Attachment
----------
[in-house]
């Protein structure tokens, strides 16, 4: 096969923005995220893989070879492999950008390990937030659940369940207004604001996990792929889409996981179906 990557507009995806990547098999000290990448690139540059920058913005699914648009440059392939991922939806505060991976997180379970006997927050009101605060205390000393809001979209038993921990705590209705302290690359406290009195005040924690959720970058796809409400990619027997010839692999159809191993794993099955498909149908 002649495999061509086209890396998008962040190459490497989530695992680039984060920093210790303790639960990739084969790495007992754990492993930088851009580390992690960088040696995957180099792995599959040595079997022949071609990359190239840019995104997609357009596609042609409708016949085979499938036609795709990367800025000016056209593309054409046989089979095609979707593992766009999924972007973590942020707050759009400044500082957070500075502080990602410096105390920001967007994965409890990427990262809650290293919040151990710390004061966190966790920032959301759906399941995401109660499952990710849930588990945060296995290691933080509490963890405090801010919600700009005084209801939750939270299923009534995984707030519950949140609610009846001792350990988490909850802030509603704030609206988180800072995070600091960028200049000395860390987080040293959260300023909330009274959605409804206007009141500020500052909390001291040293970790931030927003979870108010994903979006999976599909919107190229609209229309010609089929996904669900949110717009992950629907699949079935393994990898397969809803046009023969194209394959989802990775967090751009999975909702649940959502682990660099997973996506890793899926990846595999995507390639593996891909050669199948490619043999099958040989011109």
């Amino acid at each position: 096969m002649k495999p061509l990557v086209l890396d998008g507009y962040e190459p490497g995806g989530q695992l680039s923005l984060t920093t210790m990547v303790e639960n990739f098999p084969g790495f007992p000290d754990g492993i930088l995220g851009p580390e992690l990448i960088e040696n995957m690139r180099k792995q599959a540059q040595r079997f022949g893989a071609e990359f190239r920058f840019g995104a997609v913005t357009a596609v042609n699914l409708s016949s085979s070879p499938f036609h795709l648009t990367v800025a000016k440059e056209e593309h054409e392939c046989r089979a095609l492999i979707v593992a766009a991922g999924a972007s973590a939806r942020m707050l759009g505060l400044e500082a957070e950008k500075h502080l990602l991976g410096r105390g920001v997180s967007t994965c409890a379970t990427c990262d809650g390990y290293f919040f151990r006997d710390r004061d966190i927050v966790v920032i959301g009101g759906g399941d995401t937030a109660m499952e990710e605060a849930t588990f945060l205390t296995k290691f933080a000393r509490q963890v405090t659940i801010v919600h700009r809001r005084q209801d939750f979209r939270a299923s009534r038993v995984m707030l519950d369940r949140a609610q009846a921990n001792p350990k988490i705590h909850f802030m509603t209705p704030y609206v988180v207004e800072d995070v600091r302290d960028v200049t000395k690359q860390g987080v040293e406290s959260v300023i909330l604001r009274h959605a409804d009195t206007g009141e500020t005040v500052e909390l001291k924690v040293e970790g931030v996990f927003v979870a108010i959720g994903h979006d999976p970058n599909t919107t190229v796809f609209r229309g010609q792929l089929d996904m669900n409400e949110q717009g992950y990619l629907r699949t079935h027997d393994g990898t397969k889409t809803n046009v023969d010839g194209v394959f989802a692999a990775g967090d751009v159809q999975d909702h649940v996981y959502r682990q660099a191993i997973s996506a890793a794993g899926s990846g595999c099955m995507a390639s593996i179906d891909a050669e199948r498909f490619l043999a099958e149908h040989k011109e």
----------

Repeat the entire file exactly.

[in-house]
């Protein structure tokens, strides 16, 4: 096969923005995220893989070879492999950008390990937030659940369940207004604001996990792929889409996981179906 990557507009995806990547098999000290990448690139540059920058913005699914648009440059392939991922939806505060991976997180379970006997927050009101605060205390000393809001979209038993921990705590209705302290690359406290009195005040924690959720970058796809409400990619027997010839692999159809191993794993099955498909149908 002649495999061509086209890396998008962040190459490497989530695992680039984060920093210790303790639960990739084969790495007992754990492993930088851009580390992690960088040696995957180099792995599959040595079997022949071609990359190239840019995104997609357009596609042609409708016949085979499938036609795709990367800025000016056209593309054409046989089979095609979707593992766009999924972007973590942020707050759009400044500082957070500075502080990602410096105390920001967007994965409890990427990262809650290293919040151990710390004061966190966790920032959301759906399941995401109660499952990710849930588990945060296995290691933080509490963890405090801010919600700009005084209801939750939270299923009534995984707030519950949140609610009846001792350990988490909850802030509603704030609206988180800072995070600091960028200049000395860390987080040293959260300023909330009274959605409804206007009141500020500052909390001291040293970790931030927003979870108010994903979006999976599909919107190229609209229309010609089929996904669900949110717009992950629907699949079935393994990898397969809803046009023969194209394959989802990775967090751009999975909702649940959502682990660099997973996506890793899926990846595999995507390639593996891909050669199948490619043999099958040989011109």
């Amino acid at each position: 096969m002649k495999p061509l990557v086209l890396d998008g507009y962040e190459p490497g995806g989530q695992l680039s923005l984060t920093t210790m990547v303790e639960n990739f098999p084969g790495f007992p000290d754990g492993i930088l995220g851009p580390e992690l990448i960088e040696n995957m690139r180099k792995q599959a540059q040595r079997f022949g893989a071609e990359f190239r920058f840019g995104a997609v913005t357009a596609v042609n699914l409708s016949s085979s070879p499938f036609h795709l648009t990367v800025a000016k440059e056209e593309h054409e392939c046989r089979a095609l492999i979707v593992a766009a991922g999924a972007s973590a939806r942020m707050l759009g505060l400044e500082a957070e950008k500075h502080l990602l991976g410096r105390g920001v997180s967007t994965c409890a379970t990427c990262d809650g390990y290293f919040f151990r006997d710390r004061d966190i927050v966790v920032i959301g009101g759906g399941d995401t937030a109660m499952e990710e605060a849930t588990f945060l205390t296995k290691f933080a000393r509490q963890v405090t659940i801010v919600h700009r809001r005084q209801d939750f979209r939270a299923s009534r038993v995984m707030l519950d369940r949140a609610q009846a921990n001792p350990k988490i705590h909850f802030m509603t209705p704030y609206v988180v207004e800072d995070v600091r302290d960028v200049t000395k690359q860390g987080v040293e406290s959260v300023i909330l604001r009274h959605a409804d009195t206007g009141e500020t005040v500052e909390l001291k924690v040293e970790g931030v996990f927003v979870a108010i959720g994903h979006d999976p970058n599909t919107t190229v796809f609209r229309g010609q792929l089929d996904m669900n409400e949110q717009g992950y990619l629907r699949t079935h027997d393994g990898t397969k889409t809803n046009v023969d010839g194209v394959f989802a692999a990775g967090d751009v159809q999975d909702h649940v996981y959502r682990q660099a191993i997973s996506a890793a794993g899926s990846g595999c099955m995507a390639s593996i179906d891909a050669e199948r498909f490619l043999a099958e149908h040989k011109e």